The so-called tragedy of Barry Goldwater can be summed up by a soundbite comment he made at the 1964 convention, "extremism in the face of liberty is no vice". It looks nice on a bumpersticker but a slam-dunk remark like that begs any thinking person to ask, "ANY form of extremism?" and "whose liberty are we talking about?" Joseph McCarthy defended liberty by persecuting thousands of innocent Americans. The Ku Klux Klan (and Goldwater himself) wanted to defend liberty by protecting a constitution that did not specify that people of color should not be second-class citizens. And President Johnson wanted to defend liberty by murdering hundreds of thousands of Vietnamese civilians and by creating an extremist political ad that assumed that a man who championed extremism might just be extremist enough to use nuclear weapons in a world that was still reeling from the Bay of Pigs incident two years earlier. Was the ad extremist? Yup Barry got a dose of his own medicine!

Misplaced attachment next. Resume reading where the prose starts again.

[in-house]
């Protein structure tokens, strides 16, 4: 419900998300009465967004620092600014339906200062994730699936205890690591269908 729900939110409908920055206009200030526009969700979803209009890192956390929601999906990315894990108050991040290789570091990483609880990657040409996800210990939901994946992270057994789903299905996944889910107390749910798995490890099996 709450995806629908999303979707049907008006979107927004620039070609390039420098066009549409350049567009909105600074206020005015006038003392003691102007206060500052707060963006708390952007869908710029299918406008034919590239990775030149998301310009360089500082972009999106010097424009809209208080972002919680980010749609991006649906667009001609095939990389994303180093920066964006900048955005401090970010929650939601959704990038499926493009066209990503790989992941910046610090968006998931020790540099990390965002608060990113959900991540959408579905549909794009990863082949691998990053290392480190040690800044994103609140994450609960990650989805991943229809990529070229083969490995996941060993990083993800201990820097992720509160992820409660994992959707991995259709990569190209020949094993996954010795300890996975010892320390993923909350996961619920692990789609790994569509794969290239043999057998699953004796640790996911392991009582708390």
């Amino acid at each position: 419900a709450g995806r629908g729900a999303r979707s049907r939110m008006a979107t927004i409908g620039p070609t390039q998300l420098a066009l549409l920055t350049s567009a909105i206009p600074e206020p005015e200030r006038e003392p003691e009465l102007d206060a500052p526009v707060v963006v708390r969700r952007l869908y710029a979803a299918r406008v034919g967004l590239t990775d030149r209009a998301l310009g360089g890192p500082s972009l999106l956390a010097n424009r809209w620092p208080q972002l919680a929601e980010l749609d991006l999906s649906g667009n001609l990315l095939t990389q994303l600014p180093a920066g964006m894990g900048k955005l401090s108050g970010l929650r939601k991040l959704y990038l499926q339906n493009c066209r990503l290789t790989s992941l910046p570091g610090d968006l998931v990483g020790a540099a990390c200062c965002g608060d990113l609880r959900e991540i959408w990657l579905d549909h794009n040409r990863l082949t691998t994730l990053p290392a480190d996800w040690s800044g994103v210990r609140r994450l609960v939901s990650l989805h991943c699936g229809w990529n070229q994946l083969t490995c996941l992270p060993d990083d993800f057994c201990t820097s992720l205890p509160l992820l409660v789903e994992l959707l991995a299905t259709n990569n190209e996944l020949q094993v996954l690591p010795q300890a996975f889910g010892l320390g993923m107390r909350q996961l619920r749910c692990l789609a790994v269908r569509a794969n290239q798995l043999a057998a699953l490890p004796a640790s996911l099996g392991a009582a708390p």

Janet Goldwater, granddaughter of Barry Sr. (us Californians remember Jr. only too well!), has made a sweet, homey movie showing us that her grandpa was a good man of the people who befriended Hopi Indians, created lovely photographs and like most men of his generation, couldn't say the words "I love you" to his son. We all like Barry the man; what's not to like? The fact is that this film indirectly illustrates the problems with the majority of people in power who are good ol' regular people who are not evil, but will do evil things to protect ideals that they but not all Americans believe in. A recent Gallup poll asked Americans if they chose politicians either based on their character or how they stand on the issues. Goldwater is a perfect example of why one should pay more attention to the issues than the man. Janet Goldwater's well-meaning but dangerous documentary shows that like Bush, Goldwater loved his family and looked good riding a horse. But the film shows very little of the political climate of 1964 (the bombing of black churches and the Bay of Pigs were not even mentioned). It is as out of touch with the American heart as Goldwater was. After the Bay of Pigs, people were a lot more terrified of nuclear war than communism. And after the consistent persecution and even murder of black people who wanted to be treated as equals, most Americans felt that it was more important to protect the rights of individuals than a document that was passed in lieu of allowing slavery to continue in this country.
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